I’ll draw your attention to one other thing related to this. Actually today It turns out that this group of Central Banks – 60 central banks – are publishing a series of climate scenarios that are open source and can be used by anyone in the financial sector and the real economy. Eight different scenarios. You can take them and adjust. And they’re both the climate variables, but the macro economic consequences.
Purpose must embrace Climate Emergency
My final lesson. It is the importance of embedding and establishing a sense of purpose in business.
I think it does bear repeating. One of the challenges in the run up to the crisis is banking became about banking, as opposed to bank clients. Increasingly about transactions, not relationships. Counterparties not clients. And instruments that had been designed to help clients protect against risk were used to leverage exposures and bets, place bets on financial outcomes. And a series of incentive problems grew up.
We took a series of steps to change that - aligning of compensation to risk and reward in the UK. That stretches out to up to seven years with malice and clawback.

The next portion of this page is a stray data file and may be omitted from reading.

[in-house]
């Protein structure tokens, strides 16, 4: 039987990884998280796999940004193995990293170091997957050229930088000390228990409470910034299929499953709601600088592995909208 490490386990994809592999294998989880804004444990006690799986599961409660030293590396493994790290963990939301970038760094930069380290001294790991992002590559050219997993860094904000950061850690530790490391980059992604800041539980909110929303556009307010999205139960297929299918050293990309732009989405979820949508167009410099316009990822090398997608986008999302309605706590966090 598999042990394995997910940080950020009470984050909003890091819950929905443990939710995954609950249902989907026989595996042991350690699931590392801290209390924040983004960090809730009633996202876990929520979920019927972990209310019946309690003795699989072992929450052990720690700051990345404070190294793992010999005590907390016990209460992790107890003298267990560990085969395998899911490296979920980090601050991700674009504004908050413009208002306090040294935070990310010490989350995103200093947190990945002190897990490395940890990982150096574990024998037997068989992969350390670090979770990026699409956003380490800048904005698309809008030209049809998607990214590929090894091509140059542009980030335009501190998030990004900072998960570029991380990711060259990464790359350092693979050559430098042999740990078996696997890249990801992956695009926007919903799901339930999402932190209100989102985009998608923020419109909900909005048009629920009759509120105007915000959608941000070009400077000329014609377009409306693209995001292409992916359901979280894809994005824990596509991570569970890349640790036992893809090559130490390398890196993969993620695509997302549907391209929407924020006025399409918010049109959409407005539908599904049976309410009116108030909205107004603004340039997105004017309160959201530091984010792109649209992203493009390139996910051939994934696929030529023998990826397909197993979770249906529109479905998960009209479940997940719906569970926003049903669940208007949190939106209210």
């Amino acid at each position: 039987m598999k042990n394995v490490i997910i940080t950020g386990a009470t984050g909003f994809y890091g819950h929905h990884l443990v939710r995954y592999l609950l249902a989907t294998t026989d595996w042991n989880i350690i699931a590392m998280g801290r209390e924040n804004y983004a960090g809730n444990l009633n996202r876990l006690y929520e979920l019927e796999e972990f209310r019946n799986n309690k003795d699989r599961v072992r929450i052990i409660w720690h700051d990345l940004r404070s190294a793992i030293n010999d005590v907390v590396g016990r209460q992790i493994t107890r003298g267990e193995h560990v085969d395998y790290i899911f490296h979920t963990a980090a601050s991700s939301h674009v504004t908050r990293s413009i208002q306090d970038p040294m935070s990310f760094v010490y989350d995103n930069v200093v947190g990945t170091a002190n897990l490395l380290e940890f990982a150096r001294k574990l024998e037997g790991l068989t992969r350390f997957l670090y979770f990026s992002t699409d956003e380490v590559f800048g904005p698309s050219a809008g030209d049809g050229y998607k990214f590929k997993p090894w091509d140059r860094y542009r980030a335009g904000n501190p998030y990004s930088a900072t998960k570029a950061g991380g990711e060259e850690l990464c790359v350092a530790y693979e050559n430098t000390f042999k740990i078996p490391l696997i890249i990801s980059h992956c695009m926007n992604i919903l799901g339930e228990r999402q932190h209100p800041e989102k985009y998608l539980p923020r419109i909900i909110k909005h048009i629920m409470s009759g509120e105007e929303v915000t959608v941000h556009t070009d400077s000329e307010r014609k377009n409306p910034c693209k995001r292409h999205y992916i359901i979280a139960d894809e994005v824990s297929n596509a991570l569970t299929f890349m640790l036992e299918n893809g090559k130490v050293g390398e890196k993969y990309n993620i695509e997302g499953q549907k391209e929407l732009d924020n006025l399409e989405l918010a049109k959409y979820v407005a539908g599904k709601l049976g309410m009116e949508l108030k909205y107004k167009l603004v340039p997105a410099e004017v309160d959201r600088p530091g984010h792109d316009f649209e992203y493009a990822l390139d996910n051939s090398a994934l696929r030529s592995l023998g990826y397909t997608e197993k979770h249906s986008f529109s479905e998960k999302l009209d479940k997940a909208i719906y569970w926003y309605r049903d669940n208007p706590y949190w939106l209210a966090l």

We instituted a series working with the private sector - a series of codes of conduct. But most important, I would argue, was putting in place the senior managers’ regime. It links again seniority and accountability. It creates a responsibility for managers to take reasonable steps to train people to provide proper oversight and align strategy accordingly.
Now, what can we do to embed purpose in terms of client?
From a financial sector perspective – so I’m not speaking directly to clients or to companies here. The core objective for the private finance work of COP26 - which is a subset of a much bigger complex effort - is to make sure that every financial decision, professional financial decision, takes climate into account.
That’s an opportunity for finance as a whole to reassert its purpose. For banks, effectively, what we want to do is bring the SMR principles into the heart of bank management of climate risk. That’s being reinforced by things such as the supervisory expectations of regulators, including those sixty central banks, led by the PRA of the Bank of England. So that’s governance, that’s risk management, use of scenario analysis and appropriate disclosure of that.
And then the big thing, I’d argue, the big thing is on investors.
So the question for investors from asset owners to asset managers is: are you investing your clients money in line with their values? If this country as a whole, whether it’s in polling voting records, legislative records, has an objective to move to net zero by 2050, are you investing your clients money in line with that? And how can you tell them? How can you demonstrate that that is indeed the case?